Eric, perhaps i am having another bad construction day.

I meant. if one believed that only a diamond could cut cut glass, when infact a zircon would also. Could you be walikng around wth a zircon that you bought as a diamond?
This is assuming that a zircon is hard enough to cut glass, again that is my poorly constructed question - is the zircon hard enough?

eric l

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Only a diamond can cut glass.
« Reply #15 on: 20/08/2007 09:48:18 »
This is assuming that a zircon is hard enough to cut glass, again that is my poorly constructed question - is the zircon hard enough?

AFIK :  yes it is.  Of course, this weighing method can only be used on the stone, not on the stone in a setting.  There may be a kind of hardened steel plate that is scratched by a diamond and not by a zircon, but I can not be positive on that.

frethack

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Only a diamond can cut glass.
« Reply #16 on: 20/08/2007 19:02:55 »
Quote
Hi fretack,

Are you saying that those diamond lookalikes "cubic zirconia " will also cut glass? Does this mean that someone could be wearing a ring made of cubic zirconia, scratching glass and not knowing that an unscrupulous jeweler has just sold them a "fake"?

Unfortunately yes.  Even quartz will scratch glass, though they are essentially the same material (silicates) with a different crystal structure.

neilep

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« Reply #17 on: 20/08/2007 19:20:37 »
Even glass will scratch glass.......i think !!

paul...only purchase diamonds from reputable suppliers ! ;)

JimBob

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« Reply #18 on: 20/08/2007 20:02:11 »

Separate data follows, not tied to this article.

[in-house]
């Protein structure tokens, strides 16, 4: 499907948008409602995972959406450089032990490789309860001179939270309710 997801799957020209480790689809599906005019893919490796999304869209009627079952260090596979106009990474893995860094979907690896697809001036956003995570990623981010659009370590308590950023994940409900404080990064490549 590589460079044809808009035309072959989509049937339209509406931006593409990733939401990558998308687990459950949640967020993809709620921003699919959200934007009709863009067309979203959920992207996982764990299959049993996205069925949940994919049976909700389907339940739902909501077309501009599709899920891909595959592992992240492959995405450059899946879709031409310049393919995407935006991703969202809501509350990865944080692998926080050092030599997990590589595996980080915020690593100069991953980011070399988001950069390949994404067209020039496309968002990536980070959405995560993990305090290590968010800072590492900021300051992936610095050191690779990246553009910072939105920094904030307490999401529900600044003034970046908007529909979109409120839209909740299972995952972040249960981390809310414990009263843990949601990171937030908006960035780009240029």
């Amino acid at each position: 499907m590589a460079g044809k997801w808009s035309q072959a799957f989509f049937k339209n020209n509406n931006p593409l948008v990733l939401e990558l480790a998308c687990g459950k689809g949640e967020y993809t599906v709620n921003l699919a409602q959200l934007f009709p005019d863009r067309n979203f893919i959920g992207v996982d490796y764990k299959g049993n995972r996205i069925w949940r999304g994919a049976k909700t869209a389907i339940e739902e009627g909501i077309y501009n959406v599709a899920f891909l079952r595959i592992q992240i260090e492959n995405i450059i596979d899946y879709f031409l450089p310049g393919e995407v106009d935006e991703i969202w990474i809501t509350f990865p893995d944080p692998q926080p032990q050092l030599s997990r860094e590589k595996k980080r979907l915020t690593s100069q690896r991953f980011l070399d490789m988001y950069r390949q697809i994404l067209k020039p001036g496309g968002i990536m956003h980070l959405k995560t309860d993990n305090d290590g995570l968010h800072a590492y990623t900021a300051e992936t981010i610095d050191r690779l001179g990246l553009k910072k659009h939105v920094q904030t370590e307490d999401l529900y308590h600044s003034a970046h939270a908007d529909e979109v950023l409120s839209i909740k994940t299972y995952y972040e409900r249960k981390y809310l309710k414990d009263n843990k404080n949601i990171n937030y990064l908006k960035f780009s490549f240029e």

Why thank you, JimBob...I am but one of the huddled masses, working his tail off to be educated in the arts of the Illuminati. 




You have come to the right place, my son.

Dominos, dominos, vo bist dem dominos. Amen

Bored chemist

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« Reply #19 on: 20/08/2007 21:03:27 »
Well, a diamond is hard enough to scratch sapphire but zirconia isn't. Since synthetic sapphire is quite cheap you could use it as a test, but the density is a better way to check. Of course it's rather difficult if the stone is set in a ring or something.
I have heard that one way to tell zirconia from diamond is that diamond, being a much better conductor of heat, feels cold if you put it against your lip. I don't think I'd like to have to bet on this technique.

eric l

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« Reply #20 on: 21/08/2007 07:53:45 »
I have heard that one way to tell zirconia from diamond is that diamond, being a much better conductor of heat, feels cold if you put it against your lip. I don't think I'd like to have to bet on this technique.
A distant cousin of mine is a watchmaker (well, repairer actually) and jeweler.  He puts the tip of his tongue to it.  But since he does the same thing when assessing gold, it may be just a gimmick to impress customers.  And he does combine this "tips of the tongue feeling" with other tests.